Required Reading

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Joep van Liefland, Video Palace # 23 - Hollywood was Yesterday, 2007

Many artists proffer a seemingly legitimate reason for being anxious about viewing copies: their works are supposed to be seen under very specific conditions in a gallery space. While this desire for “proper” installation complies with the art world’s mystificatory economy of exclusivity, which still uses as its ultimate model the unique cult image in its sacred precinct, it is of course understandable that artists would want their work to be seen under the right conditions. However, it is a mistake to think that these must be the only conditions under which a work can ever be seen. In an age in which everyone is used to seeing moving images in incredibly degraded forms online, viewers have a great capacity for “correcting” these conditions in their mind, for imagining the “proper” presentation. Seeing shaky illegal copy of the latest blockbuster on a laptop does not really damage the film; if anything, knowing that it must be so much better when seen under optimal conditions can only increase its aura.

The dialectic of de- and re-auratization is thus rather more complex than Benjamin allowed. As tempting as it may be to try to match the fervor with which he posited “right” and “wrong” ways of dealing with film—allowing it to unfold or curtailing its ontological promise, respectively—there is no reason to assume that the near future will bring us anything other than a hybrid culture in which cult value and exhibition value develop in an increasingly complex interplay. A culture, in other words, that resembles the present, but not without a little difference that is worth fighting for: an emancipation of the viewing copy, resulting in a different distribution circuit alongside that of limited editions. In such an ...

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Indizes (2008) - Andreas Nicolas Fischer

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Indizes is a data sculpture visualizing the stock market indices S & P 500, Dow Jones Industrial and NASDAQ in the year 2008 from january to november. The values are shown on the three peaks of the five rows of polygons. The data was provided by Google Finance.

-- FROM THE ARTIST'S STATEMENT

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Night of the 24th - the crisis (2009) - Gabriel Lester

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Endless Growth (2009) - Xavier Barrade

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Today We Don't Use the Word Dollars (2009) - SUPERFLEX

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SUPERFLEX's artwork for One Day Sculpture involves the employees of Auckland's Karangahape Road branch of the ANZ bank. For a single day, Wednesday 27 May 2009, 09.00 - 16.30 all employees of the bank cannot say or use the word 'DOLLARS.' The staff must use other words of their own choice to explain themselves to customers and co-workers. If they break this pact they must pay a fine of $1 into a staff social fund.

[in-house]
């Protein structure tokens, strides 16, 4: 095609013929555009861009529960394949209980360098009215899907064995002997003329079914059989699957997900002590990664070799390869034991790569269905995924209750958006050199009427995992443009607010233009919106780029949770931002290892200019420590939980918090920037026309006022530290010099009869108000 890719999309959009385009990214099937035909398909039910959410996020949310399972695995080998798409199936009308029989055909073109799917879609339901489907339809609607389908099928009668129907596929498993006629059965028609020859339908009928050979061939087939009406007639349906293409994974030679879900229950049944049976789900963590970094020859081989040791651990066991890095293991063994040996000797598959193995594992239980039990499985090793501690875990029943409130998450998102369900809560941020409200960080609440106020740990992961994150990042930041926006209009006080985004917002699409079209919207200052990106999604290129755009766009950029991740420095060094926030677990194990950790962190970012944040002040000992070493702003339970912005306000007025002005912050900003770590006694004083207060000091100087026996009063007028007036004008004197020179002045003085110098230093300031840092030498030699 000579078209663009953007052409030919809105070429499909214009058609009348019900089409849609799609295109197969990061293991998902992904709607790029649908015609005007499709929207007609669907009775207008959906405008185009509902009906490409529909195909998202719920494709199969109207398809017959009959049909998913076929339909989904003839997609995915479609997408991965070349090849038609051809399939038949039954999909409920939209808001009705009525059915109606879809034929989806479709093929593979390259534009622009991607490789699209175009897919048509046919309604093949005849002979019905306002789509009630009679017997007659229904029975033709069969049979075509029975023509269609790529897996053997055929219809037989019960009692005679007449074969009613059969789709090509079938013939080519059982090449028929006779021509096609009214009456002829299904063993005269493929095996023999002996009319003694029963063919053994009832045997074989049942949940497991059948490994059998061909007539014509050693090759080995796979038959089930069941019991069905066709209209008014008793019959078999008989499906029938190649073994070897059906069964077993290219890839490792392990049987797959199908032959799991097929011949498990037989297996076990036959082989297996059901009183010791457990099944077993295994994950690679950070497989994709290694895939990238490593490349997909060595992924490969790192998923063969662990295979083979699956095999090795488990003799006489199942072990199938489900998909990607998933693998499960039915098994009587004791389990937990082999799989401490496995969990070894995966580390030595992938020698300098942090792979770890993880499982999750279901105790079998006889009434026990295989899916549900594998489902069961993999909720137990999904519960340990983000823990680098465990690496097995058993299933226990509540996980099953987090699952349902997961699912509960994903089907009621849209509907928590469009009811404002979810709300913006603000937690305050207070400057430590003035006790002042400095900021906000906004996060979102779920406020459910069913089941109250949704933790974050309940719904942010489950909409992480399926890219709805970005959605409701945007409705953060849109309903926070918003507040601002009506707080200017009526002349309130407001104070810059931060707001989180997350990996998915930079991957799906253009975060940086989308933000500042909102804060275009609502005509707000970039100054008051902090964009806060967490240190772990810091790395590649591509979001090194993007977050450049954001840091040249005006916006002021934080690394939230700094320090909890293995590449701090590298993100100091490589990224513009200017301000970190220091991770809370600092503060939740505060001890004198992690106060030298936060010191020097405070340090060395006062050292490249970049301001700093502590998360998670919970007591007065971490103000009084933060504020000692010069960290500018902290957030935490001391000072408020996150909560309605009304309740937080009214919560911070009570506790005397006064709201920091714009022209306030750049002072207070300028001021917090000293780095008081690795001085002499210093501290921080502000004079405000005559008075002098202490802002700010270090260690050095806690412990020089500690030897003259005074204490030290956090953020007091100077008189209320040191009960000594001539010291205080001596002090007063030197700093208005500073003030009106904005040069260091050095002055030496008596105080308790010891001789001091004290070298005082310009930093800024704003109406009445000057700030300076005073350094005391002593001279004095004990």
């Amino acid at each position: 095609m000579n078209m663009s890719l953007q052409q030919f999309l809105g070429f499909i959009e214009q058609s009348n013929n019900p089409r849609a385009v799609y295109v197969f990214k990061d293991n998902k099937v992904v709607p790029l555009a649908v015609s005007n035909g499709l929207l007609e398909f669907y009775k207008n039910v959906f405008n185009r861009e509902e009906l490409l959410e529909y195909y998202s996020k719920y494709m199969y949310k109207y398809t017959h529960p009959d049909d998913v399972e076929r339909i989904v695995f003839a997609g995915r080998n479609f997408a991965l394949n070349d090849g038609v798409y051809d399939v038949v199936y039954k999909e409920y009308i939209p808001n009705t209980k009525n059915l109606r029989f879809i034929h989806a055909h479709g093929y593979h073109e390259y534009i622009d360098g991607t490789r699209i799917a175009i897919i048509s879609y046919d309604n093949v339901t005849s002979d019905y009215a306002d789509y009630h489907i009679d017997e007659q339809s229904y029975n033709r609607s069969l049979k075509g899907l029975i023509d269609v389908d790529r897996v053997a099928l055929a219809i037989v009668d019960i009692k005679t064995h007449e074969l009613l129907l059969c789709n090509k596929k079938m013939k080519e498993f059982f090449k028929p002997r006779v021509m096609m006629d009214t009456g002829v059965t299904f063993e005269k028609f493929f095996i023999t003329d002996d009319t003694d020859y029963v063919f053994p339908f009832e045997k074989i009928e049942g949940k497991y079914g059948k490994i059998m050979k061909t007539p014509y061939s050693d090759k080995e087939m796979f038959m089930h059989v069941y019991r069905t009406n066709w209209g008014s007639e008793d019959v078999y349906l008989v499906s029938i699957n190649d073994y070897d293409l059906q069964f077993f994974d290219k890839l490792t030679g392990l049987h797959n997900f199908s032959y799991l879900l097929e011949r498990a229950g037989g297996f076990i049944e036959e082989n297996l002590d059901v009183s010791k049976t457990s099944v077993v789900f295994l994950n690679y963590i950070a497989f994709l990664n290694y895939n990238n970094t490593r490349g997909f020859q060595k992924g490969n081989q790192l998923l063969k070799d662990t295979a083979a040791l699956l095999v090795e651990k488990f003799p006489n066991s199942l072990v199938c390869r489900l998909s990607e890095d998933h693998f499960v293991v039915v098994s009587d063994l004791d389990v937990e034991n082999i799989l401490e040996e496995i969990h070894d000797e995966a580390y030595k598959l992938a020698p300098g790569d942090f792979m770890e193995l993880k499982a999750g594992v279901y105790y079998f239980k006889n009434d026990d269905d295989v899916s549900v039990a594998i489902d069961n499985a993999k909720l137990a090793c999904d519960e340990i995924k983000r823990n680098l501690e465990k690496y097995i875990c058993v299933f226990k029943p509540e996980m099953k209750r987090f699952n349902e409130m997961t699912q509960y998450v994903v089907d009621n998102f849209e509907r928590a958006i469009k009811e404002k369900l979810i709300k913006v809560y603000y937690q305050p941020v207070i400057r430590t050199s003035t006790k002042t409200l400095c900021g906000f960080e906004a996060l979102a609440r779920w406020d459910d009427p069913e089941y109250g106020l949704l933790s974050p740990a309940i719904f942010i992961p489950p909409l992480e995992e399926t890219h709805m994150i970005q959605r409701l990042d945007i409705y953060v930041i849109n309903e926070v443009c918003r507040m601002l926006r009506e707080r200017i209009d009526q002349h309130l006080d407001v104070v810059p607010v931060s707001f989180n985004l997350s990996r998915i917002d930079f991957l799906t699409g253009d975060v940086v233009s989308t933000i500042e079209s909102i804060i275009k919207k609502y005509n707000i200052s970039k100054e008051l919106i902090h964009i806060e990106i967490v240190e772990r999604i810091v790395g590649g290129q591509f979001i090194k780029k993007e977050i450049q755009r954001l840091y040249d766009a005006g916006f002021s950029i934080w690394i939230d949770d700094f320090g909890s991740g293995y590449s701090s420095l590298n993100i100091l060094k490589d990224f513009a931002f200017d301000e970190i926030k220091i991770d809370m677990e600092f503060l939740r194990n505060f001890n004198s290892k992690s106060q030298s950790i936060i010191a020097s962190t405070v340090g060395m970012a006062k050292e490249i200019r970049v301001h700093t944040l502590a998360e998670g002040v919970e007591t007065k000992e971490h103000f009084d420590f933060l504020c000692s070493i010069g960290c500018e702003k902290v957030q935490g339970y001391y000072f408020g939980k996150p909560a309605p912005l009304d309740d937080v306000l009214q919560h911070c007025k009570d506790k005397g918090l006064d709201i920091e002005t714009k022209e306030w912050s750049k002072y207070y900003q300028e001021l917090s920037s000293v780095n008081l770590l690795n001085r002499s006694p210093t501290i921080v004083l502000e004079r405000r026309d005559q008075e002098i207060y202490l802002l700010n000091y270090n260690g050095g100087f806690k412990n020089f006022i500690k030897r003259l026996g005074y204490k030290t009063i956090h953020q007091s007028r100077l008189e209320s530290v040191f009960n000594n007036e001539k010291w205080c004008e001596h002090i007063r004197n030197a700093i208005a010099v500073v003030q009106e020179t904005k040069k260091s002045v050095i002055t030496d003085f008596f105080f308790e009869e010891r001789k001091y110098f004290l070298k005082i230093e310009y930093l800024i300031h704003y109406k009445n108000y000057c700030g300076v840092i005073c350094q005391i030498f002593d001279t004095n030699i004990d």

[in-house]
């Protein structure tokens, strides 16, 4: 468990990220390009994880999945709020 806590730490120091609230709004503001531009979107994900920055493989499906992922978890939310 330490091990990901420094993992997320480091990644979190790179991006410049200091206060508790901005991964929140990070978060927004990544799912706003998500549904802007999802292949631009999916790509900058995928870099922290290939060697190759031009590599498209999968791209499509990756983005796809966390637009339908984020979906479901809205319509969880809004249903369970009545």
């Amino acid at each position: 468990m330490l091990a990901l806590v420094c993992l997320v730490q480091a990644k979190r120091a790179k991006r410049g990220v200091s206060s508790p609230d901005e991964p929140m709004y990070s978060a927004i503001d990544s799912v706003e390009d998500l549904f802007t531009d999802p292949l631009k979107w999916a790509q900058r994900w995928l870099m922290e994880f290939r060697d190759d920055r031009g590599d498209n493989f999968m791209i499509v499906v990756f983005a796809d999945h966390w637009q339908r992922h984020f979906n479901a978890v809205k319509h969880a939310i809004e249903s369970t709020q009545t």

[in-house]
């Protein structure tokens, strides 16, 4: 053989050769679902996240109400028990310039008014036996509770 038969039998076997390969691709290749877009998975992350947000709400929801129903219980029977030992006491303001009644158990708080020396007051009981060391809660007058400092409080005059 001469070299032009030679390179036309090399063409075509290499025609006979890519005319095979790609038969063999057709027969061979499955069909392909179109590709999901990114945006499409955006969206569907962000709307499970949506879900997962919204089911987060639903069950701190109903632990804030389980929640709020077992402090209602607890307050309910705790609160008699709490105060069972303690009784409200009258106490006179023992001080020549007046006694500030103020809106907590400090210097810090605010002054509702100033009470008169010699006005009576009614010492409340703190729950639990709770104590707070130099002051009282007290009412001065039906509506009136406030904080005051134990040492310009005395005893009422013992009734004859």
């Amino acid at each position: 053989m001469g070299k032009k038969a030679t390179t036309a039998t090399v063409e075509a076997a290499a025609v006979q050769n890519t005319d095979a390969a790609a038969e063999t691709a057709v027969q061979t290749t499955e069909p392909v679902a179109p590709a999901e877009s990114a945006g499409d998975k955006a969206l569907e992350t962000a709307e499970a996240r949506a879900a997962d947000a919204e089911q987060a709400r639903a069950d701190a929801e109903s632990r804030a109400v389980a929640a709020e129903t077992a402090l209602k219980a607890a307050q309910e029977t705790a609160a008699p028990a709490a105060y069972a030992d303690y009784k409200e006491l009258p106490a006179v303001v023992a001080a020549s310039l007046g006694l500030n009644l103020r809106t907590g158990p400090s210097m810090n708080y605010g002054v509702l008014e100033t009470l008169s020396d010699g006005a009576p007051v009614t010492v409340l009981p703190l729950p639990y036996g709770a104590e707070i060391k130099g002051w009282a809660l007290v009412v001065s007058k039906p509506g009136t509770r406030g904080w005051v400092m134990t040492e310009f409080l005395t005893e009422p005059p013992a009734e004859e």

-- FROM THE SUPERFLEX SITE

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ON EVERY DOLLAR BILL (2008) - David Horvitz

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On every dollar bill that come through my hands I am stamping the back with: A small distraction interrupting you from your everyday routine.

-- FROM THE ARTIST'S WEBSITE

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Wired Misses the Marx

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Can behavior in space as large and diverse as the internet be assigned an ideological marker? Kevin Kelly tries to do that in "The New Socialism," an article in the June issue of Wired. The premise is that the widespread use of technology that harnesses communal activity—whether on Wikipedia, Reddit, or Yahoo! Groups—heralds a major shift in the way people think. To define what he sees as a new phenomenon, Kelly repurposes an old word, “socialism,” a choice that deliberately spites both twentieth-century U.S. propaganda and Marxist philosophy.

The resulting essay brims with missteps, fallacies, and self-contradictions. Kelly lists Google among his examples of a place where “digital socialism” flourishes, but “The Secrets of Googlenomics," an article that shares tease space with Kelly’s piece on the cover, gives a detailed description of how the company operates as a fast-paced auction house. Another example of communal activity is that “tagged snapshots of the same scene from different angles can be assembled into a stunning 3-D rendering of the location”—which, interestingly, echoes Russian critic Ekaterina Degot’s theory that Soviet public spaces and events were constructed so as to be impossible to view in full from an individual vantage point—but Kelly gives Microsoft’s Photosynth as an example of a program that enables this, even after kicking the piece off with a quote from Bill Gates casting Microsoft’s founder as the arch-nemesis of leftist action. Open source software is another keystone of Kelly’s argument, but he neglects to mention that many companies use open source as a stage in product development, a low-cost investment in refining a good for later sale. Wikipedia, an example that crops up several times, is a non-profit, but as many critics of the site have noted, the self-appointed editors ...